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Denver and Utopia: Historical Notions and Contemporary Realities
David Piacenti, Metropolitan State College of Denver
In light of the 2012 ASA annual conference theme of “Real Utopias,” it is appropriate for Denver, CO, to be the host. I am not suggesting that life in the Queen City and the Centennial State has been utopian, but that the greater Denver area exemplifies, in many ways, the ideals and practices of utopias both real and imagined. This can be found, if one looks closely, in the many utopiannarratives found among ancient native and newer immigrant populations.
Pre-Colombian Migration: Ancient Utopian Narratives
Native American history in Colorado is the proper place to begin exploring utopia. Pre-Colombian groups (originating from parts of Asia as current theory suggests) migrated to the southwest and became more permanent inhabitants between 15,000 and 40,000 years ago. One of many contemporary Native American groups inhabiting Colorado is the Ute Mountain Ute group. The Ute Mountain Utes believe that the mountains of Colorado are the work of the God, Manitou, who lived in the center of the sky. Manitou is also responsible for the flowers, trees, birds of flight, and animals of the earth; the Utes were also created. However, when the animals began to come into conflict with each other, resulting in death and destruction, Manitou created the grizzly bear to rule all life so that they would live harmoniously. The introduction of European, African, and Asian social systems and the expulsion and reduction of Native American lands and rights were the consequences of colonization and the opening shots of a soon-to-be global world of migration and immigration. Amidst this process of Native American extermination, expulsion, subjugation, and forced segregation (which continues today) a new type of utopia was imagined on the High Plains of the near west. This new utopia was both real and imagined and was aptly-named the Gold Rush and Silver Rush.
Red Rocks State Park & Amphitheatre
in Morrison, Colorado
After the Gold Rush: Materialist Utopias & Newer Migration Histories
In Colorado, gold fired the imagination of people, much like it did for the conquistadors in México who dreamt of cities of gold. Prospectors migrated from far and wide to find their fortunes in gold and silver and still do today. One can find postmodern prospectors camped on the Arkansas River in southwest Colorado, where record-high gold prices fuel new utopianimaginations and immigrations based on the dream of fortune beyond worldly-belief.
Presently, Colorado is seeing a new rush towards the green gold of medical marijuana, which has created a new economically-based inflow of migration to the area. The new migration seeks to capitalize on the entrepreneurial opportunities of owning and operating a marijuana dispensary. One might likewise acknowledge the utopian playground of the high country camping, skiing, and hiking areas and National Parks, which continue to draw migrants who work in tourist industries, such as the Romanian summer workers found in Estes Park (north of Boulder). The state is also home to many nationally-recognized craft beer breweries and the annual host of the Great American Beer Festival, where Utopiamight be found at the bottom of a glass of Sam Adams Utopias ale. More locally you can find Del Norte Brewing in southwest Denver, which prides itself in being the only Mexican-style beer made outside México. It is soon to be exported to México—an intriguing metaphor for globalization and global migration of not only people, but also ideas and products.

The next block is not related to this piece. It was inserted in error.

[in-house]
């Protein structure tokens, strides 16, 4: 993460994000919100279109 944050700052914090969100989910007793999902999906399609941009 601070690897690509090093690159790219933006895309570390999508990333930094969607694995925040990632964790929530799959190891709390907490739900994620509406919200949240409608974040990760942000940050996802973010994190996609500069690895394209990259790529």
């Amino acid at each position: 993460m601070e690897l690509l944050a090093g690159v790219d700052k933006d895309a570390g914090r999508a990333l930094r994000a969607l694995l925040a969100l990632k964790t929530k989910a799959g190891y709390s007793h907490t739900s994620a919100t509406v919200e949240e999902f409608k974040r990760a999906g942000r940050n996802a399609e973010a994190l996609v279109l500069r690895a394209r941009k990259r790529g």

The Denver Metropolitan Area
Utopianideals are not only imagined but also real in practice in the Denver area. A variety of factors from environmental and geographical determinism to progressive attitudes and public policy created a context defined by increases in immigrant inflows. As I write this article, I sit at my office in the Department of Sociology, Anthropology and Behavioral Science at the Metropolitan State College of Denver (MSCD), which is directly adjacent to the Colorado Convention Center where the ASA will hold its Annual Meeting. At MSCD, an open-enrollment university, anyone with a high school diploma or equivalency can enroll and take classes from a teaching-oriented, affordable institution of higher education. In many ways, the class and race diversity of the school, which does its best to not price out anyone, represents the Marxian utopian ideal of a classless society.
Part of this mission is the school’s movement towards becoming a Hispanic-Serving Institution (HSI) as well as a thriving College Assistance Migrant Program (CAMP), a federally-funded program that seeks to integrate the children of migrant worker families (generally the first generation in their family to attend a college or university) into the cultural and social capitals of higher education. Furthermore, throughout the campus one can find migrant and immigrant histories that will be featured in an International Migration Section-sponsored immigration tour at the ASA Annual Meeting.